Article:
By Michelle Gwynn Jones
When it comes to character development, I have no problem coming up with the main character and the secondary or supporting characters. I see them clearly in the office, at the crime scene or eating an ice cream cone by the river. What bogs me down are the tertiary characters. I don’t mean the throwaways ones like the guy who sells them their frozen treat, but the one who will contribute in some significant way. I found myself spending way too much time sitting in front of the computer contemplating whether they are a man or a woman or simply picking their name.
Then about a year ago I found a solution to my problem. While with a friend, we ran into a co-worker of hers at the store, a woman I had never met, but I recognized her co-shopper as the mother of a child my son played T-ball with. When you live in a town of twenty thousand residents you bump into people you know from one place or another all the time at the dry cleaner, the dentist or the dump.
That’s when I decided I could, and should, recycle my characters.
Everything I write takes place in the fictional town of New Grace, South Carolina, a town approximately the same size of the one I live in. It seems so natural to cross over my characters. The detective from my Rachel Shorte Mysteries is investigating a crime in my Reese Millridge novel. The mother of twins in The Man in Black crosses paths with a serial killer in another work in progress. Rachel Shorte’s law partner turns out to be the mother of one of the teenage girls in Transferred Intent.
The character’s history is not important to the roles I am now presenting them in. A person reading Reese Millridge does not need to know about the complicated life of the detective’s girlfriend or that the young mother was there when a hit man took out his target or that the attorney has her own problems with the Sheriff’s Department.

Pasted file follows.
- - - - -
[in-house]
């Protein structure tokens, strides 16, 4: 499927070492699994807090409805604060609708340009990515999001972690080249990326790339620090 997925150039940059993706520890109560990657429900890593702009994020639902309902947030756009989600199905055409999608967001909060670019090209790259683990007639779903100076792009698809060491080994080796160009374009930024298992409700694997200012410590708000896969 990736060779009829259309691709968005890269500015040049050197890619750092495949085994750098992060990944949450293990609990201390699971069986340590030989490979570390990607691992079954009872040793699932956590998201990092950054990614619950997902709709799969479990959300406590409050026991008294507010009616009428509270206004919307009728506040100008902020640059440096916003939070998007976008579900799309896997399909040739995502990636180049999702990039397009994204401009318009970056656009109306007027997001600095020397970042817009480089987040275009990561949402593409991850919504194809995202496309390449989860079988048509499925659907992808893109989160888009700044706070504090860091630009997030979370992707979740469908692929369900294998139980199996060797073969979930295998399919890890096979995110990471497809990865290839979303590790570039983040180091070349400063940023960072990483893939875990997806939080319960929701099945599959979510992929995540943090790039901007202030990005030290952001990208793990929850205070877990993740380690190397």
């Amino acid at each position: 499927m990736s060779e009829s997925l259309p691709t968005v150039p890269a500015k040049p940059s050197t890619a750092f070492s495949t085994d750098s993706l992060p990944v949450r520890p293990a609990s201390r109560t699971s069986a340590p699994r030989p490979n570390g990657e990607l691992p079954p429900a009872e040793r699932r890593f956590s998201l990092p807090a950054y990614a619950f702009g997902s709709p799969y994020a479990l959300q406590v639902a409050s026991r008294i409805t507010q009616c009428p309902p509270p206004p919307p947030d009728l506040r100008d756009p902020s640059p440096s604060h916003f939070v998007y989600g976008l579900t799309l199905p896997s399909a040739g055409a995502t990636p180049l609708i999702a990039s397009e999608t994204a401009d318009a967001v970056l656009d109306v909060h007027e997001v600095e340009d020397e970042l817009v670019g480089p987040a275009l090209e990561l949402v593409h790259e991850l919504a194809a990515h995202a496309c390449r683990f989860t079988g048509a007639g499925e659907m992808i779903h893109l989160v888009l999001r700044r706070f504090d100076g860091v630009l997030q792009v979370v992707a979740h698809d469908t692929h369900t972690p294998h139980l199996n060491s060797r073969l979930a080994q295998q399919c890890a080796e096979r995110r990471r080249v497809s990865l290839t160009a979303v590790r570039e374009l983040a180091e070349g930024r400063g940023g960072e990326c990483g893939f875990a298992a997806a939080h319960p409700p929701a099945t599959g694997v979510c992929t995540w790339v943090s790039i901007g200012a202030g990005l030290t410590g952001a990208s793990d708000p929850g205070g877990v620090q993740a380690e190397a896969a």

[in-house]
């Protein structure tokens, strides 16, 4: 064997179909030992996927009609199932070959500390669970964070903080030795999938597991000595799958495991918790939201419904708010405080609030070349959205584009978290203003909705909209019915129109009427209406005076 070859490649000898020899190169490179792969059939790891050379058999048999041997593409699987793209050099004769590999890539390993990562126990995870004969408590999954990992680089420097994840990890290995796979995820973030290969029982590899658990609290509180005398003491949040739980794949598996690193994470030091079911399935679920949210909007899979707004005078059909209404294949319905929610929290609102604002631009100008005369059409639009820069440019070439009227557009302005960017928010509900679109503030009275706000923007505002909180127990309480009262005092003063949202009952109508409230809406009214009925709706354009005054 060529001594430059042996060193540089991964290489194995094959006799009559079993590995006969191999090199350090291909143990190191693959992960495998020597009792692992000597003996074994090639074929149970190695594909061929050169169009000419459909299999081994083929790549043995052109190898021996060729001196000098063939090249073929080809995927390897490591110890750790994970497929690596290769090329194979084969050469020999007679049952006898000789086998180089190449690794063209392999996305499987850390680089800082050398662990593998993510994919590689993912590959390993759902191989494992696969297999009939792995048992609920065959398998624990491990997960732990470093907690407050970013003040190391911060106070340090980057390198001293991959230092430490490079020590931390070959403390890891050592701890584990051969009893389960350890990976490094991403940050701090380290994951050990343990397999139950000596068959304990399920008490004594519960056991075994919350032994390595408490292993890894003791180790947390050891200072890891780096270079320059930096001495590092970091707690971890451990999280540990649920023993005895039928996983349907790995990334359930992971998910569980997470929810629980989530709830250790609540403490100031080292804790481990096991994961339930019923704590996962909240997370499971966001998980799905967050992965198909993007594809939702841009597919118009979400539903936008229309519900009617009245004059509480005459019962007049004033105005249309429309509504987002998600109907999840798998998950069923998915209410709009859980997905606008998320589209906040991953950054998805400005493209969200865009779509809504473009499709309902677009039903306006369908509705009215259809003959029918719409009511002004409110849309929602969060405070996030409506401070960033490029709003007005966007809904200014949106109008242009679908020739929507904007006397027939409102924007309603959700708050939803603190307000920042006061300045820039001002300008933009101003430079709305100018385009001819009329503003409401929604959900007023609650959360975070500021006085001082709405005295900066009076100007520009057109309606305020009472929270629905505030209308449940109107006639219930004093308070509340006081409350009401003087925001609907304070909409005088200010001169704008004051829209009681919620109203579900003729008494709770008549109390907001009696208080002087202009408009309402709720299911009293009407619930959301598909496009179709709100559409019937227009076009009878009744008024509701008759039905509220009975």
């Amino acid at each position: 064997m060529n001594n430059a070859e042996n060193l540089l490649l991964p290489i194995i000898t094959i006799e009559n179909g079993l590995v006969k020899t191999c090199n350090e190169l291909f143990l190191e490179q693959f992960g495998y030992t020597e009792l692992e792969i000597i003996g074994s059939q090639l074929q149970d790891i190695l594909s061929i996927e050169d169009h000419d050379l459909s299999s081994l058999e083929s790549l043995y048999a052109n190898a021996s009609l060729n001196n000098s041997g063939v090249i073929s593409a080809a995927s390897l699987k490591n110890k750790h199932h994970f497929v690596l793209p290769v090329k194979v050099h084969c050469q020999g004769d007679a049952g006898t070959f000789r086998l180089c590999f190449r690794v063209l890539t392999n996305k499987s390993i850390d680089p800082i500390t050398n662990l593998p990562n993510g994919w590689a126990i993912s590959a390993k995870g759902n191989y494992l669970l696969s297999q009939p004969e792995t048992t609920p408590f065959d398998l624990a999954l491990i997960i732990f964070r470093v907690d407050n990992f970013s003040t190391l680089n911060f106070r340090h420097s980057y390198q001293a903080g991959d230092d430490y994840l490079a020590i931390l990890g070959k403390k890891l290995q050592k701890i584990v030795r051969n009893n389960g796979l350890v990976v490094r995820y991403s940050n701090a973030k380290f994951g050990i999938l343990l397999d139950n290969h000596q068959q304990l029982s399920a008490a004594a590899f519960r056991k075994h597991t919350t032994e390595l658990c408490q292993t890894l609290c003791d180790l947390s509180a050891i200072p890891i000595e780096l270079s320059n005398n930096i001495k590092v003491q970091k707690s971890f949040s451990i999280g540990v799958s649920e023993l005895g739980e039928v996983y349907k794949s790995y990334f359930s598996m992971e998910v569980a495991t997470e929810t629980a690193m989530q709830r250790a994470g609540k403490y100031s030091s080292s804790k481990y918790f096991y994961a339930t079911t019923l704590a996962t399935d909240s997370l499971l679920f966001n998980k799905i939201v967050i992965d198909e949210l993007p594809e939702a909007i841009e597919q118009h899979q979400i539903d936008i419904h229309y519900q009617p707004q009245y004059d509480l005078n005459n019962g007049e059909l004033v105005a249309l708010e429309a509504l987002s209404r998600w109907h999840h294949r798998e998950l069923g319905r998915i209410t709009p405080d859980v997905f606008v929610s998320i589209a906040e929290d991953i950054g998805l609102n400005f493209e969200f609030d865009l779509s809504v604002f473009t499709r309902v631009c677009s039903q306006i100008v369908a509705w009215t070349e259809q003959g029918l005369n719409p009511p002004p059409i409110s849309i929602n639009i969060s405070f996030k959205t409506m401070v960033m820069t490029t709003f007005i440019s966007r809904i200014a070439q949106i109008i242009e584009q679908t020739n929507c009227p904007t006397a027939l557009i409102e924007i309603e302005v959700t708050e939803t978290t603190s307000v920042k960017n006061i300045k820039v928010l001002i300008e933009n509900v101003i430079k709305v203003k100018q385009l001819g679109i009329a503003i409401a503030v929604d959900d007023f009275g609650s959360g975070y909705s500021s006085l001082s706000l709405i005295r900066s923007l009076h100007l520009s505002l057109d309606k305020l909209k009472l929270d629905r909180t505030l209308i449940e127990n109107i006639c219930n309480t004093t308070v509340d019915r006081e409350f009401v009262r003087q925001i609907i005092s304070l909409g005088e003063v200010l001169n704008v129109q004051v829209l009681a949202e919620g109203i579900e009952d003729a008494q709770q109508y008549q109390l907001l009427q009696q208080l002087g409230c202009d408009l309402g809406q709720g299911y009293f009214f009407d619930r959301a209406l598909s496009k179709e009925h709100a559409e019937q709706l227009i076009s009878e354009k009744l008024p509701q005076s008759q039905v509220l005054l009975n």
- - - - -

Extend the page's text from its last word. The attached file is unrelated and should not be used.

A friend reading Reese Millridge called to say she just came across the detective in the wrong series. I knew exactly what page she was on. When she finished the novel, we discussed his appearance in the book. She told me having read books in both series the crossover was a nice touch and agreed if she hadn’t read the other book she wouldn’t have given him much thought other than his investigation. She said she liked having intimate knowledge of his personal life; it was like reading a newspaper article in which a friend is mentioned.
I am enjoying scattering my characters about town through my writing, but like anything else fun, it comes at a cost. Now I need to keep a character sheet for people who were once throwaways, and not only must I maintain a meticulous timeline for each story, I need to make sure their timelines are in line with each other.
Actually sitting here writing this, I have to ask myself if my solution to tertiary characters takes up more of my time than I wasted staring at the computer screen before; but it’s too late to turn back now, I’m addicted.